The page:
(EDITOR’S NOTE: This is another in a series of seven articles spotlighting the start-ups that comprise Cohort 3 of Oak Ridge National Laboratory’s “Innovation Crossroads” program.)
“I’m really passionate about making a contribution in healthcare, utilizing nuclear science and technology,” says Leila Safavi, Co-Founder and Chief Executive Officer of Purist Inc.
One of seven recently announced Fellows in Cohort 3 of Oak Ridge National Laboratory’s (ORNL) “Innovation Crossroads” (IC) program, Safavi traveled across the country from California to be a participant in the two-year program so she could help address the nation’s heavy reliance on foreign sources for radioisotopes.
It was during her time at the University of California, Irvine (UCI) – Safavi earned three degrees there – that she became passionate about capitalizing on what she described as an underutilized resource to reverse that dependence.
“UCI has a small-scale nuclear reactor,” she says. It is one of 31 such facilities around the country. Many are similar to UCI’s in size, while there are a few others like ORNL’s High Flux Isotope Reactor that are much larger.
“As a graduate student, I wanted to develop technology to allow smaller reactors like UCI’s to be able to produce isotopes at the purity and quality needed for medical applications,” Safavi says. “The second I started on this research, I became passionate about the project.”
You might ask, “How passionate?” Well, she became a licensed Nuclear Reactor Operator.
Later, as a Post-Doc, Safavi continued her research and development activities while also participating in the National Science Foundation’s I-Corps program that helps scientifically-focused individuals explore the commercial feasibility of their ideas. She also participated in several UCI business plan competitions, winning two.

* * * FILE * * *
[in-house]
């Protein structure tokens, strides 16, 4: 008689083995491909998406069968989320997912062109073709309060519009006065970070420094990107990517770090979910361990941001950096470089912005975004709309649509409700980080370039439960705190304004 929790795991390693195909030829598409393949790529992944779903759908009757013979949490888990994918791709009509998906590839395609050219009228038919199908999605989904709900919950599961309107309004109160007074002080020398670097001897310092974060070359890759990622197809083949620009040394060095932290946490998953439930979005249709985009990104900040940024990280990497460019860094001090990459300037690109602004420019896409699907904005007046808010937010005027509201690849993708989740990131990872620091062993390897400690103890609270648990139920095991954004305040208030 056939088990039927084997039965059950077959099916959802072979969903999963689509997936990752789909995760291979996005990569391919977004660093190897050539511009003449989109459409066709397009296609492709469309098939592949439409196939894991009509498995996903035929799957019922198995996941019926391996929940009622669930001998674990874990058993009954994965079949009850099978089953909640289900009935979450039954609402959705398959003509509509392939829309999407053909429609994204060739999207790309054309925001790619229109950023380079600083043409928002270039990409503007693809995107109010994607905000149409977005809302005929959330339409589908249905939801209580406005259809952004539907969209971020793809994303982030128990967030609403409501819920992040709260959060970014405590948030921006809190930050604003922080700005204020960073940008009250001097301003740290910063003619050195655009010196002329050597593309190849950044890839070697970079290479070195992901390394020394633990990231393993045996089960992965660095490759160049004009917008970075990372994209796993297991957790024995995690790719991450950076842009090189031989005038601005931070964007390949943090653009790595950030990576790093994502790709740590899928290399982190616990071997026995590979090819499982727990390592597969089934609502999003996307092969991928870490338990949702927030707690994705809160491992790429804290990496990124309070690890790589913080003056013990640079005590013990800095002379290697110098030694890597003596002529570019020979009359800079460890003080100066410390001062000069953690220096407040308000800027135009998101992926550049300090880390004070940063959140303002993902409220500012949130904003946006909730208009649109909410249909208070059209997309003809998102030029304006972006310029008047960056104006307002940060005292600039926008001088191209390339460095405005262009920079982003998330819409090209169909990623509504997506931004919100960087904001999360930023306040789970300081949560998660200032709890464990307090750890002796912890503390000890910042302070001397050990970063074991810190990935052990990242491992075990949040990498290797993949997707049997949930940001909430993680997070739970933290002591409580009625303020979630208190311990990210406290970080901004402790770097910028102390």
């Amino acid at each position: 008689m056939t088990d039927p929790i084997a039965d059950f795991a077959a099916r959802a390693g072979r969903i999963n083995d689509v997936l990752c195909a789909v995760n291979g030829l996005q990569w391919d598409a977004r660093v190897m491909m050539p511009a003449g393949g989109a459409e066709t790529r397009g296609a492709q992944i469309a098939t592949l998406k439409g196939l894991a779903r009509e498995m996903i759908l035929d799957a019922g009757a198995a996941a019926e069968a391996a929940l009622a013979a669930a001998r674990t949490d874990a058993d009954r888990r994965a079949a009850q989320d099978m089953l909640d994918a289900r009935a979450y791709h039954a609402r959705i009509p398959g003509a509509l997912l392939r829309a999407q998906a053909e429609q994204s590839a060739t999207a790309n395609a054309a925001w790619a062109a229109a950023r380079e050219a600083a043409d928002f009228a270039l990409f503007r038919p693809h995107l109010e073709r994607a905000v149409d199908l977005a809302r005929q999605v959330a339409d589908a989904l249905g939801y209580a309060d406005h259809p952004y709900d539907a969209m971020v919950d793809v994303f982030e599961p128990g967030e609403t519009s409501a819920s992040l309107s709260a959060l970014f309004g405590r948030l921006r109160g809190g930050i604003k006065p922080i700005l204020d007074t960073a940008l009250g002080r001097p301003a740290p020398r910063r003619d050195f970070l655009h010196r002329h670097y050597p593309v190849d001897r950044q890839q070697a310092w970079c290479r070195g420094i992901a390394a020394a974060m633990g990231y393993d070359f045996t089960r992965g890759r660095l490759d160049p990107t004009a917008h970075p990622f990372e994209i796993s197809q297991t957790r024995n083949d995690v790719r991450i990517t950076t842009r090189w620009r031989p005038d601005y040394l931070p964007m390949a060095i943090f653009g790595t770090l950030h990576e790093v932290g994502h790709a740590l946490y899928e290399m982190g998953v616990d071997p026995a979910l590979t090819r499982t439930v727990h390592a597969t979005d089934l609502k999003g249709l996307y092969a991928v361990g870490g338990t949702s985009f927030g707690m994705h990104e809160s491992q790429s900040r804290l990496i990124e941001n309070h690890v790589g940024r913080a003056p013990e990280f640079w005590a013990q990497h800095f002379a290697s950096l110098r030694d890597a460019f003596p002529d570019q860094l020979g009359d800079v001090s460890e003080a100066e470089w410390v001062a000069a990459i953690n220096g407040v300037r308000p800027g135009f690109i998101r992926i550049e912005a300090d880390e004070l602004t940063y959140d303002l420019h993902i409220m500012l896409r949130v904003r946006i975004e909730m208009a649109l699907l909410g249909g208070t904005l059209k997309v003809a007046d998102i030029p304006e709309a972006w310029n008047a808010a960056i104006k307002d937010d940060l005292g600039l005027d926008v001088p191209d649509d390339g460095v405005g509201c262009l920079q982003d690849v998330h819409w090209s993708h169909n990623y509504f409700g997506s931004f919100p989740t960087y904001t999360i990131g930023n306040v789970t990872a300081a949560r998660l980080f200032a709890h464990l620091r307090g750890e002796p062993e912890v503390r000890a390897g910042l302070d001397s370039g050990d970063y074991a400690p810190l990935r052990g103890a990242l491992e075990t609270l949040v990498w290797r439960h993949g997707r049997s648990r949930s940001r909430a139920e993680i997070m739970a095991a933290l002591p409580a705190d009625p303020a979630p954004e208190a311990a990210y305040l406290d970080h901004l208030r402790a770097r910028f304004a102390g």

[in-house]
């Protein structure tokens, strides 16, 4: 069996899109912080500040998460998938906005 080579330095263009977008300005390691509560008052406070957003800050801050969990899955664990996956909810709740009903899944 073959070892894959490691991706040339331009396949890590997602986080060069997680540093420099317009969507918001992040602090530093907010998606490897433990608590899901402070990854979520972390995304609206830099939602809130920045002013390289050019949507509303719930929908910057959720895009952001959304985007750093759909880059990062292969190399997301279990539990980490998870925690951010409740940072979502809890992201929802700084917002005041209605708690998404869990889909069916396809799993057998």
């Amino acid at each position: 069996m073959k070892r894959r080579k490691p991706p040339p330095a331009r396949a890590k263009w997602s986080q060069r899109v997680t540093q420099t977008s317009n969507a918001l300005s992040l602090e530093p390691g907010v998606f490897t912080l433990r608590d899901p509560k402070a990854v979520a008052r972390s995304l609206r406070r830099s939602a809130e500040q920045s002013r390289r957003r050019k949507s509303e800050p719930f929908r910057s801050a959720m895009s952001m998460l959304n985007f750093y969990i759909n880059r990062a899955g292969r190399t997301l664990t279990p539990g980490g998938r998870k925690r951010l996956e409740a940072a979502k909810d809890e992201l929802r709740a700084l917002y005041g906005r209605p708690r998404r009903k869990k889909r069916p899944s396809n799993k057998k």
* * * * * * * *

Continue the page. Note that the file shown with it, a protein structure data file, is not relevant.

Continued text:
“The business plan competition dollars had to go to forming a company,” Safavi explains, so he launched Purist in 2017. The start-up was recently awarded a Phase I Small Business Innovation Research grant from the National Institutes of Health, and it was during the application process for the grant that Safavi connected with researchers at ORNL.
“The expertise and talent in the nuclear field made ORNL’s IC program the best fit for what I’m trying to do,” she says of the decision to come across the country.
With one patent pending, Safavi has many goals to achieve during her two-year fellowship, clearly enhanced by ORNL’s history in nuclear medicine and its more recently achieved reputation in simulation and modelling.
“I want to enhance the radioisotope production process that we developed at UCI, utilizing the many resources afforded to us though the IC program at ORNL” she says. “At the end of the two years, I want to improve what we’ve done in the proof of concept we developed and get to the radioisotope purity and quality of what we need for medical applications.”
Ironically, Safavi recalls briefly meeting Carmen Bigles of Coqui RadioPharmaceuticals Corporation several years ago at the “Women in Nuclear Conference” and says she was inspired by her vision for the company Bigles is planning for Oak Ridge (see our recent teknovation.biz posts here).
“We’re more focused on therapeutic isotopes than diagnostic ones,” Safavi explains.